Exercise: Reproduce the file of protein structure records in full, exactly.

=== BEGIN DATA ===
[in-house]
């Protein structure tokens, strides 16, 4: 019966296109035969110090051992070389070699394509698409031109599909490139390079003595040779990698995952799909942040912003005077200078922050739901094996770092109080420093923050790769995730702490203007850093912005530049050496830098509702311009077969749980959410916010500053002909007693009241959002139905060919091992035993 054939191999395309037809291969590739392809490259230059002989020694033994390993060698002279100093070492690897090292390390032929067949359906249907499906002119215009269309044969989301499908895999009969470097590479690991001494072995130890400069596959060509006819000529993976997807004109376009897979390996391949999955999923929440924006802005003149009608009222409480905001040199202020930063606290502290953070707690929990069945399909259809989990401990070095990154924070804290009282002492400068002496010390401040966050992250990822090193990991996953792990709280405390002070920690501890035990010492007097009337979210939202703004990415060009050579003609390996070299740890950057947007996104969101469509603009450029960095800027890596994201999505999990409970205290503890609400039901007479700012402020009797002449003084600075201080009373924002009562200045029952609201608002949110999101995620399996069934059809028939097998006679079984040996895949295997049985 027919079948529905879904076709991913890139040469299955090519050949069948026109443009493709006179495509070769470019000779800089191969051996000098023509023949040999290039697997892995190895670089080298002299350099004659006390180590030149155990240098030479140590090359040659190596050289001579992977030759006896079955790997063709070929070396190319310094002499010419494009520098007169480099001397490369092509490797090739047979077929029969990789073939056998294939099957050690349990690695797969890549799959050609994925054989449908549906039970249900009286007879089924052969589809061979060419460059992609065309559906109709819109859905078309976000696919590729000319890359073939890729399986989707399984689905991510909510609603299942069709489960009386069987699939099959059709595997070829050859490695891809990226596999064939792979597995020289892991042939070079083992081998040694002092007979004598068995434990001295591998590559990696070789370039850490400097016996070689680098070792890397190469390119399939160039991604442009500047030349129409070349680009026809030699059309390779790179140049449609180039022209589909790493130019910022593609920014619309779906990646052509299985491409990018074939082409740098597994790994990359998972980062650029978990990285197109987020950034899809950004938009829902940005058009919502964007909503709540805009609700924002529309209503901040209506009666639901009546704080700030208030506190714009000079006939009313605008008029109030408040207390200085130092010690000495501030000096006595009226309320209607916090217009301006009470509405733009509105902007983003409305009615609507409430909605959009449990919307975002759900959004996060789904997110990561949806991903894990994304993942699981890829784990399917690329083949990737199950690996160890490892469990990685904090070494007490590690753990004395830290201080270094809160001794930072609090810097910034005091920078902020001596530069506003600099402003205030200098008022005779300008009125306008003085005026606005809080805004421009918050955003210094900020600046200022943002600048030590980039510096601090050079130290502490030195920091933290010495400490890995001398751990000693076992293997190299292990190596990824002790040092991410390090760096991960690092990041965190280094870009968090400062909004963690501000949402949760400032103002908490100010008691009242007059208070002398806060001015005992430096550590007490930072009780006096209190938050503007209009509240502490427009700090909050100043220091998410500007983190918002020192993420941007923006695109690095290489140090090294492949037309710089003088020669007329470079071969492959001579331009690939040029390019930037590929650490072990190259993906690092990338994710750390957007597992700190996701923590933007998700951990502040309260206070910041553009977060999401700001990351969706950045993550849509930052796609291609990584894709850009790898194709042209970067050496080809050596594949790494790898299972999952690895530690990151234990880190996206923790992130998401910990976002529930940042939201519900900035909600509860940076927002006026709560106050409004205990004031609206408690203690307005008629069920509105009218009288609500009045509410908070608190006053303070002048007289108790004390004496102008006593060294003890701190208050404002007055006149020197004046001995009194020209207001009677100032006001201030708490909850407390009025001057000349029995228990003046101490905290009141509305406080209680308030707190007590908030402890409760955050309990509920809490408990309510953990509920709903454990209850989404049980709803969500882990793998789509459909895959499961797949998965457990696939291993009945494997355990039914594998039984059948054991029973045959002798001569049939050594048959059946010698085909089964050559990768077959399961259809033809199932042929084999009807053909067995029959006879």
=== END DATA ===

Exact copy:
[in-house]
């Protein structure tokens, strides 16, 4: 019966296109035969110090051992070389070699394509698409031109599909490139390079003595040779990698995952799909942040912003005077200078922050739901094996770092109080420093923050790769995730702490203007850093912005530049050496830098509702311009077969749980959410916010500053002909007693009241959002139905060919091992035993 054939191999395309037809291969590739392809490259230059002989020694033994390993060698002279100093070492690897090292390390032929067949359906249907499906002119215009269309044969989301499908895999009969470097590479690991001494072995130890400069596959060509006819000529993976997807004109376009897979390996391949999955999923929440924006802005003149009608009222409480905001040199202020930063606290502290953070707690929990069945399909259809989990401990070095990154924070804290009282002492400068002496010390401040966050992250990822090193990991996953792990709280405390002070920690501890035990010492007097009337979210939202703004990415060009050579003609390996070299740890950057947007996104969101469509603009450029960095800027890596994201999505999990409970205290503890609400039901007479700012402020009797002449003084600075201080009373924002009562200045029952609201608002949110999101995620399996069934059809028939097998006679079984040996895949295997049985 027919079948529905879904076709991913890139040469299955090519050949069948026109443009493709006179495509070769470019000779800089191969051996000098023509023949040999290039697997892995190895670089080298002299350099004659006390180590030149155990240098030479140590090359040659190596050289001579992977030759006896079955790997063709070929070396190319310094002499010419494009520098007169480099001397490369092509490797090739047979077929029969990789073939056998294939099957050690349990690695797969890549799959050609994925054989449908549906039970249900009286007879089924052969589809061979060419460059992609065309559906109709819109859905078309976000696919590729000319890359073939890729399986989707399984689905991510909510609603299942069709489960009386069987699939099959059709595997070829050859490695891809990226596999064939792979597995020289892991042939070079083992081998040694002092007979004598068995434990001295591998590559990696070789370039850490400097016996070689680098070792890397190469390119399939160039991604442009500047030349129409070349680009026809030699059309390779790179140049449609180039022209589909790493130019910022593609920014619309779906990646052509299985491409990018074939082409740098597994790994990359998972980062650029978990990285197109987020950034899809950004938009829902940005058009919502964007909503709540805009609700924002529309209503901040209506009666639901009546704080700030208030506190714009000079006939009313605008008029109030408040207390200085130092010690000495501030000096006595009226309320209607916090217009301006009470509405733009509105902007983003409305009615609507409430909605959009449990919307975002759900959004996060789904997110990561949806991903894990994304993942699981890829784990399917690329083949990737199950690996160890490892469990990685904090070494007490590690753990004395830290201080270094809160001794930072609090810097910034005091920078902020001596530069506003600099402003205030200098008022005779300008009125306008003085005026606005809080805004421009918050955003210094900020600046200022943002600048030590980039510096601090050079130290502490030195920091933290010495400490890995001398751990000693076992293997190299292990190596990824002790040092991410390090760096991960690092990041965190280094870009968090400062909004963690501000949402949760400032103002908490100010008691009242007059208070002398806060001015005992430096550590007490930072009780006096209190938050503007209009509240502490427009700090909050100043220091998410500007983190918002020192993420941007923006695109690095290489140090090294492949037309710089003088020669007329470079071969492959001579331009690939040029390019930037590929650490072990190259993906690092990338994710750390957007597992700190996701923590933007998700951990502040309260206070910041553009977060999401700001990351969706950045993550849509930052796609291609990584894709850009790898194709042209970067050496080809050596594949790494790898299972999952690895530690990151234990880190996206923790992130998401910990976002529930940042939201519900900035909600509860940076927002006026709560106050409004205990004031609206408690203690307005008629069920509105009218009288609500009045509410908070608190006053303070002048007289108790004390004496102008006593060294003890701190208050404002007055006149020197004046001995009194020209207001009677100032006001201030708490909850407390009025001057000349029995228990003046101490905290009141509305406080209680308030707190007590908030402890409760955050309990509920809490408990309510953990509920709903454990209850989404049980709803969500882990793998789509459909895959499961797949998965457990696939291993009945494997355990039914594998039984059948054991029973045959002798001569049939050594048959059946010698085909089964050559990768077959399961259809033809199932042929084999009807053909067995029959006879």